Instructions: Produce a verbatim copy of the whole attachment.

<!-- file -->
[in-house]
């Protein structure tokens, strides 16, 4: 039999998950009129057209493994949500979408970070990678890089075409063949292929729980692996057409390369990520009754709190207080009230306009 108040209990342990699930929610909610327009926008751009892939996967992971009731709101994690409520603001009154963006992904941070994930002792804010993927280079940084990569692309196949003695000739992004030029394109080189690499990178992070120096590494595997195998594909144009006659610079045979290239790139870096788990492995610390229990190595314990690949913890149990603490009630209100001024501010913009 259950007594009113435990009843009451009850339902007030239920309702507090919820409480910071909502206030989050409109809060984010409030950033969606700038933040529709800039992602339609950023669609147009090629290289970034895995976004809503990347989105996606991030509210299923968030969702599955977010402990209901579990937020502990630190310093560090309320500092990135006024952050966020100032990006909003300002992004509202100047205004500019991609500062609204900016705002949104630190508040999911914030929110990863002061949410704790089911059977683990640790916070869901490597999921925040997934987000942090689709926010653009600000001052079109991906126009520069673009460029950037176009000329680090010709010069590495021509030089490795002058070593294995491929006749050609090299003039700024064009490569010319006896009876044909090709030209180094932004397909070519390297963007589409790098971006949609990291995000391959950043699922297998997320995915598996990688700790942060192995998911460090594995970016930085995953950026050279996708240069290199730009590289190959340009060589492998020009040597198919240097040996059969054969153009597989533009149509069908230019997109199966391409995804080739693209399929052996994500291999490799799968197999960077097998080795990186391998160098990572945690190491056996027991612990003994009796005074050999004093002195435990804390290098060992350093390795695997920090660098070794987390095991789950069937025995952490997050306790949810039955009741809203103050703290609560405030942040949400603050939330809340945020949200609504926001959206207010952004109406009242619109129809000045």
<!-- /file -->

[in-house]
């Protein structure tokens, strides 16, 4: 039999998950009129057209493994949500979408970070990678890089075409063949292929729980692996057409390369990520009754709190207080009230306009 108040209990342990699930929610909610327009926008751009892939996967992971009731709101994690409520603001009154963006992904941070994930002792804010993927280079940084990569692309196949003695000739992004030029394109080189690499990178992070120096590494595997195998594909144009006659610079045979290239790139870096788990492995610390229990190595314990690949913890149990603490009630209100001024501010913009 259950007594009113435990009843009451009850339902007030239920309702507090919820409480910071909502206030989050409109809060984010409030950033969606700038933040529709800039992602339609950023669609147009090629290289970034895995976004809503990347989105996606991030509210299923968030969702599955977010402990209901579990937020502990630190310093560090309320500092990135006024952050966020100032990006909003300002992004509202100047205004500019991609500062609204900016705002949104630190508040999911914030929110990863002061949410704790089911059977683990640790916070869901490597999921925040997934987000942090689709926010653009600000001052079109991906126009520069673009460029950037176009000329680090010709010069590495021509030089490795002058070593294995491929006749050609090299003039700024064009490569010319006896009876044909090709030209180094932004397909070519390297963007589409790098971006949609990291995000391959950043699922297998997320995915598996990688700790942060192995998911460090594995970016930085995953950026050279996708240069290199730009590289190959340009060589492998020009040597198919240097040996059969054969153009597989533009149509069908230019997109199966391409995804080739693209399929052996994500291999490799799968197999960077097998080795990186391998160098990572945690190491056996027991612990003994009796005074050999004093002195435990804390290098060992350093390795695997920090660098070794987390095991789950069937025995952490997050306790949810039955009741809203103050703290609560405030942040949400603050939330809340945020949200609504926001959206207010952004109406009242619109129809000045």